Dracula must be seen in its full literary and historical context. The Count must be
from Eastern Europe for the story to have its maximum cultural resonance; the story is as horrifying as it is because Dracula is this emblem of Eastern European danger threatening the West.
Dracula is not the only novel to take advantage of this geographic imaginary— Goldsworthy (1998, p. 76) notes that: “Typically, because of the need for a dichotomy between the familiar and the exotic, Gothic locations are on the edges of a particular geographical area, in its remote corners and on its borderlands.” Indeed, the entire Gothic genre helped construct difference between Eastern and Western Europe, even if that was never its specific intention. Stoker wrote the novel for the same reasons as most authors: to profit. Therefore, he exploited the already-existent division of Europe as the geographic framework of his novel, and through that hugely successful novel he inadvertently perpetuated that division, perhaps contributing more to it than any previous author or philosopher. The success of Dracula and books like it has vast political and cultural ramifications, as that success helps to structure the geographic imagination of its many millions of readers.” (p.58)

Dracula is particularly important within the genre because of its literary longevity and its role as the inspiration for an entire genre of books and movies, as well as a sub-culture, each of which reconstructs the division of Europe into east and west and makes it more of a taken-for-granted fact of life.” (p.58)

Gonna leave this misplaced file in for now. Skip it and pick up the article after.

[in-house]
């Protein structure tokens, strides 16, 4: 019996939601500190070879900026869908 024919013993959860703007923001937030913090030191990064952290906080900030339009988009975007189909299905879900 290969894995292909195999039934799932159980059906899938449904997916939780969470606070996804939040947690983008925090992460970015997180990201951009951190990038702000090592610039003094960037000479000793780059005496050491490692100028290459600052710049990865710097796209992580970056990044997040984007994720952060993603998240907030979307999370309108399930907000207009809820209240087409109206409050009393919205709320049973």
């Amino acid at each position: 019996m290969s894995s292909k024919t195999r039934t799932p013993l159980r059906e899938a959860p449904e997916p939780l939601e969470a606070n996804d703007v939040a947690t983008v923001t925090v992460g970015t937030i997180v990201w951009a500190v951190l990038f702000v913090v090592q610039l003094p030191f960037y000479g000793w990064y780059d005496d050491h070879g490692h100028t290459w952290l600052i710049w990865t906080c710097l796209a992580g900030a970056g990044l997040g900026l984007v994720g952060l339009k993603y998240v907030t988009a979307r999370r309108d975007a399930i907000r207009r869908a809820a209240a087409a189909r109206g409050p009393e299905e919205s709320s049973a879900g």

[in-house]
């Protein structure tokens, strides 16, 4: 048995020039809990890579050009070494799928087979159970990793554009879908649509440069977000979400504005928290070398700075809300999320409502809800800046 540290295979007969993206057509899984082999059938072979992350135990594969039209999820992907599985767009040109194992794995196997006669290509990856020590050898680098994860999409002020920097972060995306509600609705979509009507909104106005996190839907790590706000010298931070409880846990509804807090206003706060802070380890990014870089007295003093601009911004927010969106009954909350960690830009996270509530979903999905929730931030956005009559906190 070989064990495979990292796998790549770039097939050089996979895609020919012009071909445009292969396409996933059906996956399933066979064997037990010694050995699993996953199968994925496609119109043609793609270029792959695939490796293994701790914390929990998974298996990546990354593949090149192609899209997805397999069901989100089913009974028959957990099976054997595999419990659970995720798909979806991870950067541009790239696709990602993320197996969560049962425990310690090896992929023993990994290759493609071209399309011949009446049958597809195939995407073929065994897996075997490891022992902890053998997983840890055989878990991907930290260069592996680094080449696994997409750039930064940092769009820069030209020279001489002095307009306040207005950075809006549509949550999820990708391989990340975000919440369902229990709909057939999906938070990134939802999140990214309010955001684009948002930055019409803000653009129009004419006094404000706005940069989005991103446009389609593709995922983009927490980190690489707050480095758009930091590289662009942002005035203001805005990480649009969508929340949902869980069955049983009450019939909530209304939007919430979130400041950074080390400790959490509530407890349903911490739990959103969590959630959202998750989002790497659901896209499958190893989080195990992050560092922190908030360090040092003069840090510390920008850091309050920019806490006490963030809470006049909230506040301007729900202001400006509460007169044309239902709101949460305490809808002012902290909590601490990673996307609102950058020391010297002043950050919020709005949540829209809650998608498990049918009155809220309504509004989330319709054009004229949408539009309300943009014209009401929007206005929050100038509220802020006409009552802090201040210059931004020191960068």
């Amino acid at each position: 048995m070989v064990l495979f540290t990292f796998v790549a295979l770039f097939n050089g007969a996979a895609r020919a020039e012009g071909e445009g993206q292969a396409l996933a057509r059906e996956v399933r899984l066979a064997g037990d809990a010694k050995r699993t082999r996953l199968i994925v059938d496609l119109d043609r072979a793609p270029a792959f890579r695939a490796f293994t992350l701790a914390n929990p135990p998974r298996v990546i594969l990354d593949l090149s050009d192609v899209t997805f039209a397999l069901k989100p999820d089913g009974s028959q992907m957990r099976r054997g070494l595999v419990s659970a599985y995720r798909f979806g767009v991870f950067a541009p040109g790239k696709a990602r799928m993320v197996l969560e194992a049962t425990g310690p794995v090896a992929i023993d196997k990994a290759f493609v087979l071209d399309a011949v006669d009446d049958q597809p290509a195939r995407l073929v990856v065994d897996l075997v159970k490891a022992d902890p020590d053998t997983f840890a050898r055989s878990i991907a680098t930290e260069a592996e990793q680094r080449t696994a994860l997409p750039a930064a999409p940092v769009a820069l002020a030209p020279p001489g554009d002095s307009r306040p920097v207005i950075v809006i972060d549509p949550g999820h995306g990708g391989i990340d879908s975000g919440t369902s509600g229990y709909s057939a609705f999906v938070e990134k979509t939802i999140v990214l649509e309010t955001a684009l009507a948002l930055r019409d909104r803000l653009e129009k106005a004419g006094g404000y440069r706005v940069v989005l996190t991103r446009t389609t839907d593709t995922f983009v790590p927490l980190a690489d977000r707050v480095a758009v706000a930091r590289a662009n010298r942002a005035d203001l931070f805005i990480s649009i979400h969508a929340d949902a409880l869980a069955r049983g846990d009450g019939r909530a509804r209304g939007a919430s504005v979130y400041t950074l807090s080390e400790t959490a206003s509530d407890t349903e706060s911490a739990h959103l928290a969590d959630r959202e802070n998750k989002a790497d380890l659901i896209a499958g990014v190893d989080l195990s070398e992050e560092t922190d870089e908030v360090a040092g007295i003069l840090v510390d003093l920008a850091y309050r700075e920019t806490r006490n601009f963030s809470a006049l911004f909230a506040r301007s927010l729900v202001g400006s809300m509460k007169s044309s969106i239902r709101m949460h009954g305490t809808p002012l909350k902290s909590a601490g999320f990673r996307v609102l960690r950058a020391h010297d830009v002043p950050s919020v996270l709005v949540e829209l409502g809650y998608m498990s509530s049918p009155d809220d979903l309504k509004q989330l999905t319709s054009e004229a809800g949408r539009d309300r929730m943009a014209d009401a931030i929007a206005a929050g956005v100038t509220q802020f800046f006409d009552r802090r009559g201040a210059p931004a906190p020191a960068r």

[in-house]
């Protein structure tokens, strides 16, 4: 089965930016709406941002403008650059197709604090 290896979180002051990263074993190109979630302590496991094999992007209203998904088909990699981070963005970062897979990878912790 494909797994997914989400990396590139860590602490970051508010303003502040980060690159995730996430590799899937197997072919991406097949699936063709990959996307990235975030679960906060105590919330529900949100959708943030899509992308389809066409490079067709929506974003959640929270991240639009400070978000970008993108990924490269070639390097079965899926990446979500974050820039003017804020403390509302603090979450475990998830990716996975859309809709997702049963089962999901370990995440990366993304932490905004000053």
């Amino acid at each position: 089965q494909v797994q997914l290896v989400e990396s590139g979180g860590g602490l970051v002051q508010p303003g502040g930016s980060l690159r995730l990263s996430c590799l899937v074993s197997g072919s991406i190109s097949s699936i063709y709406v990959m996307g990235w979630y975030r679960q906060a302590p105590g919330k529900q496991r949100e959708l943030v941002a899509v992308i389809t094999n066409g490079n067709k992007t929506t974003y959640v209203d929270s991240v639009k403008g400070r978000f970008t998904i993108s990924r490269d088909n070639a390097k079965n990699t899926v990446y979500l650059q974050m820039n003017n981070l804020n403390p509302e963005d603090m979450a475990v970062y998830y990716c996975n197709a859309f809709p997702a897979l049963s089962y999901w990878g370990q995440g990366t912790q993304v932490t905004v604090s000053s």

Ref: (italics in original; emphases in blue bold, mine) Jason Dittmer (2006): Teaching the Social Construction of Regions in Regional Geography Courses; or, Why Do Vampires Come from Eastern Europe?, Journal of Geography in Higher Education, 30:1, 49-61

ABSTRACT “This article describes the difficulty of teaching about the construction of regions in regional geography courses, which are themselves built on a metageography that often goes unquestioned. The author advocates the use of popular culture to make this very complex issue palpable for undergraduates. Thus, the construction of Eastern Europe within a larger European framework is clear through a study of Bram Stoker’s Dracula and the movies that the book has spawned. Included in this article is an analysis of the geography presented through the Dracula narrative, and the contents of the classroom experience created by the author to teach that analysis. The article concludes with survey data that illustrate the reaction of the students to the lesson as well as evidence that the lesson improved student learning.”


Gothic weddings


Once again, I’m off-topic, but I thought the beginning of this discussion an interesting one; Catherine Wynne writes that: